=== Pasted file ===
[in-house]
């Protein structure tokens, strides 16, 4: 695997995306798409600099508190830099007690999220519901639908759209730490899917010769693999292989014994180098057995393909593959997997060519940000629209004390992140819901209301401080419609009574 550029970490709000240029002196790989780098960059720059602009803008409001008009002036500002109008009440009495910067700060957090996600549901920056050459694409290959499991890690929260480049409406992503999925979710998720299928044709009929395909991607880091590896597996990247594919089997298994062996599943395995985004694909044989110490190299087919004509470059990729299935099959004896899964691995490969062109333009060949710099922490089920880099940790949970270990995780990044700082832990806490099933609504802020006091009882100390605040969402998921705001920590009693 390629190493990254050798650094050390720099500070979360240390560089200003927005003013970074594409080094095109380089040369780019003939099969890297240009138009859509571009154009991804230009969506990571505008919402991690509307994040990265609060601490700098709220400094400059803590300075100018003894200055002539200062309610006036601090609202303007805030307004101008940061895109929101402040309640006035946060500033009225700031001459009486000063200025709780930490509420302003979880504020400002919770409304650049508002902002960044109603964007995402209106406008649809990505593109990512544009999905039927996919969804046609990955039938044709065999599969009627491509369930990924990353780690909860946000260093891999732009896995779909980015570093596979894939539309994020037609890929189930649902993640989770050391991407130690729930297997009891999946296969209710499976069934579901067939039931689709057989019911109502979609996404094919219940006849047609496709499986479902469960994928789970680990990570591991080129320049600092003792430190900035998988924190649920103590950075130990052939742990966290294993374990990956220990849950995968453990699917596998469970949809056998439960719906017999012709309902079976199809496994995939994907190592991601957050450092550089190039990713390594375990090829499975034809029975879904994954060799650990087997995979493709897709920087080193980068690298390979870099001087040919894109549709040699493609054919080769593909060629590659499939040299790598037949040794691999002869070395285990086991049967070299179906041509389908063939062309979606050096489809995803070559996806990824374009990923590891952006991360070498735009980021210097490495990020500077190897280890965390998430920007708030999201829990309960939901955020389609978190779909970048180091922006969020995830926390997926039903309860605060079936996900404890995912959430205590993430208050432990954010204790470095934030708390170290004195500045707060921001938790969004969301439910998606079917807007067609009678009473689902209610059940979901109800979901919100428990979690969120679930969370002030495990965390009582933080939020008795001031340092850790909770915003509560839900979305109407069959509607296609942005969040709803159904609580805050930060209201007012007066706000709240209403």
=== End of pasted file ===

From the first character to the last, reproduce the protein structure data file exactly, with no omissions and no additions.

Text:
[in-house]
């Protein structure tokens, strides 16, 4: 695997995306798409600099508190830099007690999220519901639908759209730490899917010769693999292989014994180098057995393909593959997997060519940000629209004390992140819901209301401080419609009574 550029970490709000240029002196790989780098960059720059602009803008409001008009002036500002109008009440009495910067700060957090996600549901920056050459694409290959499991890690929260480049409406992503999925979710998720299928044709009929395909991607880091590896597996990247594919089997298994062996599943395995985004694909044989110490190299087919004509470059990729299935099959004896899964691995490969062109333009060949710099922490089920880099940790949970270990995780990044700082832990806490099933609504802020006091009882100390605040969402998921705001920590009693 390629190493990254050798650094050390720099500070979360240390560089200003927005003013970074594409080094095109380089040369780019003939099969890297240009138009859509571009154009991804230009969506990571505008919402991690509307994040990265609060601490700098709220400094400059803590300075100018003894200055002539200062309610006036601090609202303007805030307004101008940061895109929101402040309640006035946060500033009225700031001459009486000063200025709780930490509420302003979880504020400002919770409304650049508002902002960044109603964007995402209106406008649809990505593109990512544009999905039927996919969804046609990955039938044709065999599969009627491509369930990924990353780690909860946000260093891999732009896995779909980015570093596979894939539309994020037609890929189930649902993640989770050391991407130690729930297997009891999946296969209710499976069934579901067939039931689709057989019911109502979609996404094919219940006849047609496709499986479902469960994928789970680990990570591991080129320049600092003792430190900035998988924190649920103590950075130990052939742990966290294993374990990956220990849950995968453990699917596998469970949809056998439960719906017999012709309902079976199809496994995939994907190592991601957050450092550089190039990713390594375990090829499975034809029975879904994954060799650990087997995979493709897709920087080193980068690298390979870099001087040919894109549709040699493609054919080769593909060629590659499939040299790598037949040794691999002869070395285990086991049967070299179906041509389908063939062309979606050096489809995803070559996806990824374009990923590891952006991360070498735009980021210097490495990020500077190897280890965390998430920007708030999201829990309960939901955020389609978190779909970048180091922006969020995830926390997926039903309860605060079936996900404890995912959430205590993430208050432990954010204790470095934030708390170290004195500045707060921001938790969004969301439910998606079917807007067609009678009473689902209610059940979901109800979901919100428990979690969120679930969370002030495990965390009582933080939020008795001031340092850790909770915003509560839900979305109407069959509607296609942005969040709803159904609580805050930060209201007012007066706000709240209403």